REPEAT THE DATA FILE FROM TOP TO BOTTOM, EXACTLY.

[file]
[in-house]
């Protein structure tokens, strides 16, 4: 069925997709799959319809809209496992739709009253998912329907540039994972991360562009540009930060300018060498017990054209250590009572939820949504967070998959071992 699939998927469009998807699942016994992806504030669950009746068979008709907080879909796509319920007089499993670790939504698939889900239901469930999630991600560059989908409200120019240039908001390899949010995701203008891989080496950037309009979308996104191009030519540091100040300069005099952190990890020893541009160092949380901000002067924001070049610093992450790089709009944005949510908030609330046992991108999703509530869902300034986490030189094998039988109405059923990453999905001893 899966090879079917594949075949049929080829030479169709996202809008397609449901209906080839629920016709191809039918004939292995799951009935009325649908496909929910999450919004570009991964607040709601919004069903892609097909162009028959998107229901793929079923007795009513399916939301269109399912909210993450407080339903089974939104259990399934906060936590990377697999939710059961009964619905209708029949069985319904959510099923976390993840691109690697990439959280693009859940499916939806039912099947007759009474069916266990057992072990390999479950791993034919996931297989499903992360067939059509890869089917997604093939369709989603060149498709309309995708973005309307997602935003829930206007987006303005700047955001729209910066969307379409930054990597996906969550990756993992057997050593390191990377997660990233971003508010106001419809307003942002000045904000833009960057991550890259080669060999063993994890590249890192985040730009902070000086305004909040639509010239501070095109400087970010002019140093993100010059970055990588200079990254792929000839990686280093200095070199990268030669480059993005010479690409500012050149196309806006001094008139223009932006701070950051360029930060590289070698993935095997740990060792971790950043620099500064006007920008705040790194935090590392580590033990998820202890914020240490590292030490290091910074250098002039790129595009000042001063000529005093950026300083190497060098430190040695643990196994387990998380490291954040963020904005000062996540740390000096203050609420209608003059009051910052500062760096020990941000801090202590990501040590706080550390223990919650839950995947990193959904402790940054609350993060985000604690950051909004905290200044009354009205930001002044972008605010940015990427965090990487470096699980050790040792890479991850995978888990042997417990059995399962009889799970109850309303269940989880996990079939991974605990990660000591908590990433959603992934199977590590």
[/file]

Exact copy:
[in-house]
């Protein structure tokens, strides 16, 4: 069925997709799959319809809209496992739709009253998912329907540039994972991360562009540009930060300018060498017990054209250590009572939820949504967070998959071992 699939998927469009998807699942016994992806504030669950009746068979008709907080879909796509319920007089499993670790939504698939889900239901469930999630991600560059989908409200120019240039908001390899949010995701203008891989080496950037309009979308996104191009030519540091100040300069005099952190990890020893541009160092949380901000002067924001070049610093992450790089709009944005949510908030609330046992991108999703509530869902300034986490030189094998039988109405059923990453999905001893 899966090879079917594949075949049929080829030479169709996202809008397609449901209906080839629920016709191809039918004939292995799951009935009325649908496909929910999450919004570009991964607040709601919004069903892609097909162009028959998107229901793929079923007795009513399916939301269109399912909210993450407080339903089974939104259990399934906060936590990377697999939710059961009964619905209708029949069985319904959510099923976390993840691109690697990439959280693009859940499916939806039912099947007759009474069916266990057992072990390999479950791993034919996931297989499903992360067939059509890869089917997604093939369709989603060149498709309309995708973005309307997602935003829930206007987006303005700047955001729209910066969307379409930054990597996906969550990756993992057997050593390191990377997660990233971003508010106001419809307003942002000045904000833009960057991550890259080669060999063993994890590249890192985040730009902070000086305004909040639509010239501070095109400087970010002019140093993100010059970055990588200079990254792929000839990686280093200095070199990268030669480059993005010479690409500012050149196309806006001094008139223009932006701070950051360029930060590289070698993935095997740990060792971790950043620099500064006007920008705040790194935090590392580590033990998820202890914020240490590292030490290091910074250098002039790129595009000042001063000529005093950026300083190497060098430190040695643990196994387990998380490291954040963020904005000062996540740390000096203050609420209608003059009051910052500062760096020990941000801090202590990501040590706080550390223990919650839950995947990193959904402790940054609350993060985000604690950051909004905290200044009354009205930001002044972008605010940015990427965090990487470096699980050790040792890479991850995978888990042997417990059995399962009889799970109850309303269940989880996990079939991974605990990660000591908590990433959603992934199977590590």